City residents want new police commissioner

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Ray Harvey speaking in favor of creating a police commissioner position.

NEWBURGH – The Newburgh City Council held a public hearing, Monday evening, at their first in-person Council Meeting since the pandemic to have the public weigh in on the creation of a Police Commissioner within the city.

This new position will be part of the city’s executive branch and the appointed commissioner will be responsible for reimaging the police force in accordance with NY Executive Order 203, being the official head of the city’s police department, an ambassador to the city, and improving community and police relations.

The creation of the position was met with overwhelming public support during the hearing Monday, but members of the community voiced that they want the person selected to be reflective of the city’s population and be able to act autonomously of the police department.

President of the Newburgh NAACP, Ray Harvey, said the way the police department has been operating is not working for the city and it’s time to bring in someone new.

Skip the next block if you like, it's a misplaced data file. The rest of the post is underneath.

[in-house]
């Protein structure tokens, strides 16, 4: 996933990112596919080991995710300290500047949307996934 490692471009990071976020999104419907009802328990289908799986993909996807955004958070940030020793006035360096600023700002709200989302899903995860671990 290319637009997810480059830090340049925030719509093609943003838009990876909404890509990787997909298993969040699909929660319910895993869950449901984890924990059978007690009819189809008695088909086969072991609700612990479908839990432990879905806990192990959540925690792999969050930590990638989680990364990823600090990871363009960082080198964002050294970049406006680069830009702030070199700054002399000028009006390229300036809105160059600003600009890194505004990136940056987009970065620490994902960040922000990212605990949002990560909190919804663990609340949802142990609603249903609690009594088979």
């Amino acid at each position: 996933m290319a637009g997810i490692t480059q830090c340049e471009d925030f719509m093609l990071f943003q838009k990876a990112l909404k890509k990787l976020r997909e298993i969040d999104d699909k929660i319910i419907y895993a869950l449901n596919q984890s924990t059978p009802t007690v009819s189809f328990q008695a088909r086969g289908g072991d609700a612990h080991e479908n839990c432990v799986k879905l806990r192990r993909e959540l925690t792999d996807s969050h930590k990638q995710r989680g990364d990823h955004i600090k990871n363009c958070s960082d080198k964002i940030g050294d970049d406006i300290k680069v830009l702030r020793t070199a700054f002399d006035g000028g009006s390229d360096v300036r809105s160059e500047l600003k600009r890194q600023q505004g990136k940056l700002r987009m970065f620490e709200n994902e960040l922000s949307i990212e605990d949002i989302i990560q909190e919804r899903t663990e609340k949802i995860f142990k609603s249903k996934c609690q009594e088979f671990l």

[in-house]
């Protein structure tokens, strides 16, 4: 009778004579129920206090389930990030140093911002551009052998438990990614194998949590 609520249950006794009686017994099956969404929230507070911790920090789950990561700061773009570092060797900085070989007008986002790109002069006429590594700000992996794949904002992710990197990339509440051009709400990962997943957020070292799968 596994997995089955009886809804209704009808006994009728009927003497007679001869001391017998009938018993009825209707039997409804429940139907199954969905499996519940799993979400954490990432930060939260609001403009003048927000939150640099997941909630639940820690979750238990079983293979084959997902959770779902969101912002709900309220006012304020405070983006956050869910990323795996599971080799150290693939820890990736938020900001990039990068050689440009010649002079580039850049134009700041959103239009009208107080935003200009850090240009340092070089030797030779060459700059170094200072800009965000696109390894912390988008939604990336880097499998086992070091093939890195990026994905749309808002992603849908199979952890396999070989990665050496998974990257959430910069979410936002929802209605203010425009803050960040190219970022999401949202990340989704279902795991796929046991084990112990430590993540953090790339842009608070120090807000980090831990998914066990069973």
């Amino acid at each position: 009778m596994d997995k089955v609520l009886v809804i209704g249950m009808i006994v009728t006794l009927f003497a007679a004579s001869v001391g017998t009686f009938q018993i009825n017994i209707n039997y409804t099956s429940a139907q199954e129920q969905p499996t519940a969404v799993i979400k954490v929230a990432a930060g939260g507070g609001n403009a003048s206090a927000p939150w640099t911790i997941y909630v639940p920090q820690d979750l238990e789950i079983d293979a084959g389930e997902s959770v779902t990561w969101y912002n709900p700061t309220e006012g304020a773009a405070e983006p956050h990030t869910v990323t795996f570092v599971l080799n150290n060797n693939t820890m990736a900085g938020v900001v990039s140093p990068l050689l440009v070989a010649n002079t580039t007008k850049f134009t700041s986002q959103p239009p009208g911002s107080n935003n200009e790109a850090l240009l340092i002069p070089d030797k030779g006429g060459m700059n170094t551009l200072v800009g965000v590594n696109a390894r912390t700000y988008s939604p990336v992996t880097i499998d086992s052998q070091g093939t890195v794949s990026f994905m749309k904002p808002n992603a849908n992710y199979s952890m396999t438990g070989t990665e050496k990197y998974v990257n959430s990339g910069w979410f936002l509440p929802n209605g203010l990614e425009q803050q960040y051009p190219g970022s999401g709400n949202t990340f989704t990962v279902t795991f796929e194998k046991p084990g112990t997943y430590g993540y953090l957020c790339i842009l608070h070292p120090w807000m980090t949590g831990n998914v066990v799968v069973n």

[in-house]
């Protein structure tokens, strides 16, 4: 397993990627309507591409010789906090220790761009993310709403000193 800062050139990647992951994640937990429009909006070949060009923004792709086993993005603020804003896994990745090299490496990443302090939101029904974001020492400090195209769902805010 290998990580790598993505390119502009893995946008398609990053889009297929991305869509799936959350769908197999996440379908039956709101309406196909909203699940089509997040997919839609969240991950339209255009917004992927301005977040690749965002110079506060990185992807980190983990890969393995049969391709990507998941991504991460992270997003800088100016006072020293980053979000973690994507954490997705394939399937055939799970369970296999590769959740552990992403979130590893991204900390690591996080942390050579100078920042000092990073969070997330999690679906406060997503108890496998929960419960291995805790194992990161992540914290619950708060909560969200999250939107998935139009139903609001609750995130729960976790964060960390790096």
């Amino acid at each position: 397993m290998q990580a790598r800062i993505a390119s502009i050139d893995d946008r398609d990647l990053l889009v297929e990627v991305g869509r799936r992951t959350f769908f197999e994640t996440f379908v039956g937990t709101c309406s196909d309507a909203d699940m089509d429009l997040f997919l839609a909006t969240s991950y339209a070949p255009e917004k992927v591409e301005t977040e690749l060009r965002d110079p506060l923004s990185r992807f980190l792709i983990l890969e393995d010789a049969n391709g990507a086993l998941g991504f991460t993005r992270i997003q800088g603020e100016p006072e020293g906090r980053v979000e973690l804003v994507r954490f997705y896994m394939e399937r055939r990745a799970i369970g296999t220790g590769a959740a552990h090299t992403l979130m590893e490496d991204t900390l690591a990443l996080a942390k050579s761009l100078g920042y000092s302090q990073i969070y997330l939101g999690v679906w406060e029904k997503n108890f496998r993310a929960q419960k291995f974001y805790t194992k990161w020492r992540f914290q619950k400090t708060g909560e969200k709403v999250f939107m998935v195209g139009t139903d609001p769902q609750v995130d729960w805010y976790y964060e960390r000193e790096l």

“We need fresh blood. Sometimes we need to bring someone from outside in to make this thing happen,” said Harvey. “We have to stop doing what we were doing because that’s not working and you bring in an outsider and they don’t have ties to anyone. Also, I hope that the city gives them the power to do their job and not just put them there as a figurehead, but really give them the power to do their job,” he added.

Mayor Torrance Harvey said the creation of this position marks the beginning of a post COVID shift in how the city will operate moving into the future. He claims that there will be new, fresh talent within the police station, an effort to get more women first responders, especially within the fire department and the city will be able to pay competitive wages to first responders, including police, so they won’t lose talent to other municipalities as they have in the past.

The creation of the police commissioner position piggybacks on the appointment of a new city manager, comptroller, and two women being voted into the courts as judges, which he said makes this a historic time for the city.

“You’re witnessing history in the City of Newburgh,” said Harvey. “This was a collective effort. I’m very thankful of my colleagues on the council for realizing that part of the reimaging of a new police department includes a police commissioner.”

The city still needs to decide if the commissioner will be a plainclothes civilian, or an armed, uniformed officer. The city charter allows for either. Regardless of that decision, the individual who will become the city’s Police Commissioner is required to have law enforcement experience, be it current or from a past career.